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Las Vegas FootGolf.jpg
Players on the 18th hole of the Las Vegas Footgolf course
Highest governing body Federation for International FootGolf (FIFG)[citation needed]
Contact No
Team members Teams or single competitors
Mixed gender Yes
Type Outdoor
Equipment Football
Venue Golf course
Country or region Argentina, Australia, Austria, Belgium, Canada, Chile, Colombia, France, Germany, Hungary, Italy, Mexico, Netherlands, Norway, Panama, Poland, Portugal, Puerto Rico, South Africa, Spain, Switzerland, Turkey, United Arab Emirates, United Kingdom, United States
Olympic No
Paralympic No

Footgolf is a precision sport where players kick a football into a cup in as few shots as possible. Its name is a portmanteau of "football" and "golf".[1] It is closely related to golf.[2]


The game is played the same way as golf, except players use a football instead of a golf ball, and the ball is kicked rather than struck with a club,[3] working towards a 21-inch "cup" in place of the usual golf hole.[4] The player who plays the 9 or 18 holes with the fewest shots wins.[2] FootGolf as sport is played on golf courses only. The first shot has to be played from the tee box, and to reach the hole, bunkers, trees, water and hills have to be crossed or avoided. This means a powerful shot is useful, but not decisive. Reading the course, a smart approach and accurate putting are even more important.[2]

The game is played a regulation No. 5 soccer ball.[4] Because soccer balls travel less distance than golf balls, Footgolf is played on holes shorter than those used for golf, with one course in California averaging 157 yards.[5] Pars are typically 5 or below.[4]


The origins of FootGolf are unclear as they can be attributed to many countries at the same time. The first 9 hole FootGolf tournament on a golf course, and played as the sport is know today, was organized in the Netherlands in 2009, by Michael Jansen's marketing team and the Nederlandse FootGolf Bond. Later Belgium and Hungary switched from playing in parks to golf courses. The game appeared in Argentina (AAFG) in 2010[1] and the American FootGolf League (AFGL) introduced[citation needed] the sport in the United States in 2011. The game was internationally publicized, and countries worldwide started collaborating on the development of the game. By October 2014, the game was offered at more than 240 courses in the United States[4] and was in the final stages of being recognized by Sport England.[3]

The game's emergence coincided with the decline of the popularity of golf among young people, with 643 courses closing between 2006 and 2014 in the United States.[5] The sport has financially saved many struggling golf courses.[3] One course in the United States has Footgolf holes running perpendicular to regular golf holes, so that both games can be played at the same time.[5] Paul Collinson of the UK Footgolf Association has observed that compared to golf, Footgolf is quicker to play, more accessible to players, and does not require expensive equipment.[3]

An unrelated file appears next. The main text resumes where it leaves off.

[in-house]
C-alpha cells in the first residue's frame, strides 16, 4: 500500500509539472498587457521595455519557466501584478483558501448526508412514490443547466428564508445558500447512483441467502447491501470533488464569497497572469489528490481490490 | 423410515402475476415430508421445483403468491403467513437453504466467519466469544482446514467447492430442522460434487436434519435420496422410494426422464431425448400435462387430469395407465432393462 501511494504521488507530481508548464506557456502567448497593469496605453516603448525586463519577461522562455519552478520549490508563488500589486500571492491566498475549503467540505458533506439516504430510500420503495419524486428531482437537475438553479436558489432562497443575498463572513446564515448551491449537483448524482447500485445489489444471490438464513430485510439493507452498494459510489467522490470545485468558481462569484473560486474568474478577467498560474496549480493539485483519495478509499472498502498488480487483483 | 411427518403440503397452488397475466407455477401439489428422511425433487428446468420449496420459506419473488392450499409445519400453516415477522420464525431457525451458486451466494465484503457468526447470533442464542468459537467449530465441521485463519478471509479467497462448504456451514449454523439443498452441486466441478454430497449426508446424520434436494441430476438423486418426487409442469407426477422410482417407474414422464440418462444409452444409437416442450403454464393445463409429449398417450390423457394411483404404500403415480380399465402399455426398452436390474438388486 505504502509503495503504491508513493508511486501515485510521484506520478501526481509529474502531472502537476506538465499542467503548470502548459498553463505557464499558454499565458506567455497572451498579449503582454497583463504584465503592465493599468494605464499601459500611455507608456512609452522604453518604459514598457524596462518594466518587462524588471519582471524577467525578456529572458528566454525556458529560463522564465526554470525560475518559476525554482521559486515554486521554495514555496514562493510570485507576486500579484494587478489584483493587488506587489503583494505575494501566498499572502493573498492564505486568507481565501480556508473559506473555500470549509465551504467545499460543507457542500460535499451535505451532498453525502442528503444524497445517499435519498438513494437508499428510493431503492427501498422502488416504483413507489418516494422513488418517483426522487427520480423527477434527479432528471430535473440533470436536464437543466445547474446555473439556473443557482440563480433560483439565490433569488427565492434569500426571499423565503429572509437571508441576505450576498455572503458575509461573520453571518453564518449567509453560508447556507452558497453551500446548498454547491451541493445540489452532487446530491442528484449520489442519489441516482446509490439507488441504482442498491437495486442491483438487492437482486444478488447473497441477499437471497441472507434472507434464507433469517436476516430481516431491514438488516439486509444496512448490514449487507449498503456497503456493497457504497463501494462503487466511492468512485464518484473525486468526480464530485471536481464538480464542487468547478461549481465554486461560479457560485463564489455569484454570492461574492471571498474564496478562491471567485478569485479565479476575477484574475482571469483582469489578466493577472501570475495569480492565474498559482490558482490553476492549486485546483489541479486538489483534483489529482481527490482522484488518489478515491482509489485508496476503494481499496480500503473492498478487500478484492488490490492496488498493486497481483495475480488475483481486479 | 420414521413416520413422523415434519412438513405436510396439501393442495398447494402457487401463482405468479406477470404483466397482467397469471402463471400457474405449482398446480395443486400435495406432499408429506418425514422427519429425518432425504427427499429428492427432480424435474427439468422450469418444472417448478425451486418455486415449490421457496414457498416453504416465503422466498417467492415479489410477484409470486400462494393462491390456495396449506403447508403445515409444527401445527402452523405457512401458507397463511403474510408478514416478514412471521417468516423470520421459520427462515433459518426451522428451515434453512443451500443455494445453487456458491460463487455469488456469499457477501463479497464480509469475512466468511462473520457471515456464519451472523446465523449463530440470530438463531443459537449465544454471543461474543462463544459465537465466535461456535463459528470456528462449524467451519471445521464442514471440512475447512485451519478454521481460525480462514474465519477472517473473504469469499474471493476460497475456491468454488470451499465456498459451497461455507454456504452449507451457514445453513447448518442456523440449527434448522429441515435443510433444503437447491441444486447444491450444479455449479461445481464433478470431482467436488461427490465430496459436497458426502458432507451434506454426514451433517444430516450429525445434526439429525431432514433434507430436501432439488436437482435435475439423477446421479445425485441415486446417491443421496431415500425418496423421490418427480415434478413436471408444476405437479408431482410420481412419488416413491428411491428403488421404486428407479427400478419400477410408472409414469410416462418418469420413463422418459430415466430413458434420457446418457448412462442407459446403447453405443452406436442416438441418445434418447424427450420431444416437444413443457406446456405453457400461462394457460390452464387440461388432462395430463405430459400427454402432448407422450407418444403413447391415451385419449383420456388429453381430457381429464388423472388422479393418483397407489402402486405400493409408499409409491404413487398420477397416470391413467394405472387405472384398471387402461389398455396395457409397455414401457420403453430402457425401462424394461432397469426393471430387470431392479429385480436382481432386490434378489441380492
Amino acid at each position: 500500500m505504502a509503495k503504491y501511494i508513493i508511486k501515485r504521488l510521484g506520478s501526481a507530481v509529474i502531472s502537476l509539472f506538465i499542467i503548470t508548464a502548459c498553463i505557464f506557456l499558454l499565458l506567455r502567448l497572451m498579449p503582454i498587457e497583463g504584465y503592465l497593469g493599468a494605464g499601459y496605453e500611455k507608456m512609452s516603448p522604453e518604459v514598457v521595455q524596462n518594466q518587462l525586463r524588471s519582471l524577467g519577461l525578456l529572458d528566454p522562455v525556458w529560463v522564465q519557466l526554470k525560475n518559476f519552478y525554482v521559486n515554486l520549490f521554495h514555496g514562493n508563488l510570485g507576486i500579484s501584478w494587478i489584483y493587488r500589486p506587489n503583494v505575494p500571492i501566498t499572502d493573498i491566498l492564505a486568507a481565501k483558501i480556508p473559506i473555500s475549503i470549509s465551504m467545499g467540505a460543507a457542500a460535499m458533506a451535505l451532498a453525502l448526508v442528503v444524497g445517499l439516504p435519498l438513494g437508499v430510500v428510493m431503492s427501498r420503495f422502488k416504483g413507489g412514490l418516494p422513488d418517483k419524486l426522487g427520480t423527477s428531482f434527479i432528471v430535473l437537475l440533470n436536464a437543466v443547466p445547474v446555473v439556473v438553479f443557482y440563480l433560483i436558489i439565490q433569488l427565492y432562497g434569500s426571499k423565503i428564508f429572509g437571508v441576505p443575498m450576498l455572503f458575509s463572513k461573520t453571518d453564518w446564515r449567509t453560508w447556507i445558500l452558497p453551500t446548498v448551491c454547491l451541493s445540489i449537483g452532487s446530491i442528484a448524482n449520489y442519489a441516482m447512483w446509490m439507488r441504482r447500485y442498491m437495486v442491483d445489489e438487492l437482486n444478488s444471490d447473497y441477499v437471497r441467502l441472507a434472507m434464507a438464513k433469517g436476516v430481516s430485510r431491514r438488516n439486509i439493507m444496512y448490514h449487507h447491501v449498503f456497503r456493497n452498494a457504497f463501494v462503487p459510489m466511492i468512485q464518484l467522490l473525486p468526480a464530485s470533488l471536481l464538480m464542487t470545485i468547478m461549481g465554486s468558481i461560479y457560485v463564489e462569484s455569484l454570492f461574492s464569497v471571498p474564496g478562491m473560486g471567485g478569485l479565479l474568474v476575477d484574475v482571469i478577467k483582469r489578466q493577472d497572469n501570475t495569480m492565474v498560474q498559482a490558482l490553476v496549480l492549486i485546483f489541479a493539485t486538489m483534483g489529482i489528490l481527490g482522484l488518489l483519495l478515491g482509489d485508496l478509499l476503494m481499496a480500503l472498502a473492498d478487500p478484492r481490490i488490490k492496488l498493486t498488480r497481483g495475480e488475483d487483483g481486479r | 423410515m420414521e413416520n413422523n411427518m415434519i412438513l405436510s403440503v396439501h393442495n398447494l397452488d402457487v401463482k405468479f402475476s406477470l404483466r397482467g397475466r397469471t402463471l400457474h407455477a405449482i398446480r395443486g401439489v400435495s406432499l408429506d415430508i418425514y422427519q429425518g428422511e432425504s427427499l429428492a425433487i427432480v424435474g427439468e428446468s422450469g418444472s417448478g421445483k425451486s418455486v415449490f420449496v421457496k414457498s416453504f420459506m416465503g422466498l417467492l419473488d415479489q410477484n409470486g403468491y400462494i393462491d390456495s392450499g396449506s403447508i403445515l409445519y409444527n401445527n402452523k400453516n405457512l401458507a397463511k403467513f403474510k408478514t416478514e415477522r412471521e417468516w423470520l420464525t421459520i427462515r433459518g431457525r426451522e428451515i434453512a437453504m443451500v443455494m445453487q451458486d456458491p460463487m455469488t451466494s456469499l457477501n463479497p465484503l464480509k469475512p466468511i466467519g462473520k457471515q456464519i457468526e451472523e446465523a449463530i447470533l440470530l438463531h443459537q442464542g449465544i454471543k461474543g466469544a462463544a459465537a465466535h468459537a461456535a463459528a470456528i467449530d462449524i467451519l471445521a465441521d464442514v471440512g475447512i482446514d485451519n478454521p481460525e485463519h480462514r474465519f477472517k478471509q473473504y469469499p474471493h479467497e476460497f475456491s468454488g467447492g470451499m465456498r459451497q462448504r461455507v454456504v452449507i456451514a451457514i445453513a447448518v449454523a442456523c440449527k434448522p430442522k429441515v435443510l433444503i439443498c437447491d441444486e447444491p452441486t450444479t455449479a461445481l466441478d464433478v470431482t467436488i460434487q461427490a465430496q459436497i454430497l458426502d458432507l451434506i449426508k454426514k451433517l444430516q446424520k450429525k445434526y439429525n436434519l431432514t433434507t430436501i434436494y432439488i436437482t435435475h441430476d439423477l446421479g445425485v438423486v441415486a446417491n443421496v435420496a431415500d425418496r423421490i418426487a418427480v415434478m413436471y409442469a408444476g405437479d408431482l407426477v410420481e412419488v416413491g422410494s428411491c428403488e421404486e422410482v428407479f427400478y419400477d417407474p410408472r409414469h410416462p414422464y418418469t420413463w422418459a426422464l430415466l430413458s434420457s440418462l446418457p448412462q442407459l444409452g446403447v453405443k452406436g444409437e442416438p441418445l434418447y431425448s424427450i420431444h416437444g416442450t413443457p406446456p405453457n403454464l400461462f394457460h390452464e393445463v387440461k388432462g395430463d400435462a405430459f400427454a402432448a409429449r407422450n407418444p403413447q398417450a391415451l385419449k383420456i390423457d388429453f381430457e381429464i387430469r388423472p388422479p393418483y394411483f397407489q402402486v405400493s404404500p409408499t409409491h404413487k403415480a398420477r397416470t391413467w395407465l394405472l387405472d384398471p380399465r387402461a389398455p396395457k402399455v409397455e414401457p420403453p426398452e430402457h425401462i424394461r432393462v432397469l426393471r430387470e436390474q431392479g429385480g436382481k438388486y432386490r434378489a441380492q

The first Footgolf World Cup was held in Budapest, Hungary in June 2012. Players from eight countries (Hungary, Argentina, Belgium, Greece, Netherlands, Italy, Mexico, United States) gathered in the capital city of Hungary. The championship was played on the Kisoroszi Golf Course. About eighty players played 18 holes on the first day, and another 18 on the second day. In the end Béla Lengyel was crowned first world champion, ending just ahead of Peter Nemeth (2nd) and Csaba Feher (3rd).[6]

In 2009 the International FootGolf Association (IFGA) was established by the founders of the NFGB. In June 2012, the Federation for International FootGolf (FIFG) was created. In December 2013, the International FootGolf Association (IFGA) recognized the Federation for International FootGolf as the governing body for the sport of FootGolf, and Michael Jansen, one of the founders of the former NFGB and IFGA, joined the FIFG as the first Ambassador in the organization.[citation needed]

The Federation for International FootGolf's (FIFG) main function is to promote worldwide recognition of the sport of FootGolf as it oversees international development and growth to ensure equitable play worldwide for all players. To reach this goal, the FIFG has established the international rules and guidelines of FootGolf under which all members agree to abide. The FIFG recognizes only one member of this organization per country. The organization is based in London, UK and represented in more than twenty countries.[7][self-published source?]


Footgolf is a growing sport, which was been benefited by the 2008–2012 global recession due to declining revenue for golf courses.

Several world-class football players have tried their hands at the sport, including Jose Luis Chilavert,[1] Frank de Boer, Ruud Gullit, Roy Makaay, Juan Sebastian Veron, Sylvain Wiltord, Jean-Pierre Papin and Christian Karembeu.[citation needed]


  1. ^ a b c "Foot/golf fusion sport growing around the globe". Rediff. 14 November 2012. Retrieved 20 November 2012. 
  2. ^ a b c "The American Footgolf League". AFGL. Retrieved 20 November 2012. 
  3. ^ a b c d Warwick, Josh (22 October 2014). "Why footgolf could be your new favourite sport". The Daily Telegraph. Retrieved 24 October 2014. 
  4. ^ a b c d Fleming, Deirdre (20 October 2014). "Footgolf gets a leg up in Portland". Portland Press Herald. Retrieved 24 October 2014. 
  5. ^ a b c Vercammen, Paul (8 October 2014). "Will FootGolf be the next big thing?". CNN. Retrieved 24 October 2014. 
  6. ^ "World Cup 2012". First Hungarian FootGolf Club. Retrieved 20 November 2012. 
  7. ^ FIFG Member countries

External links[edit]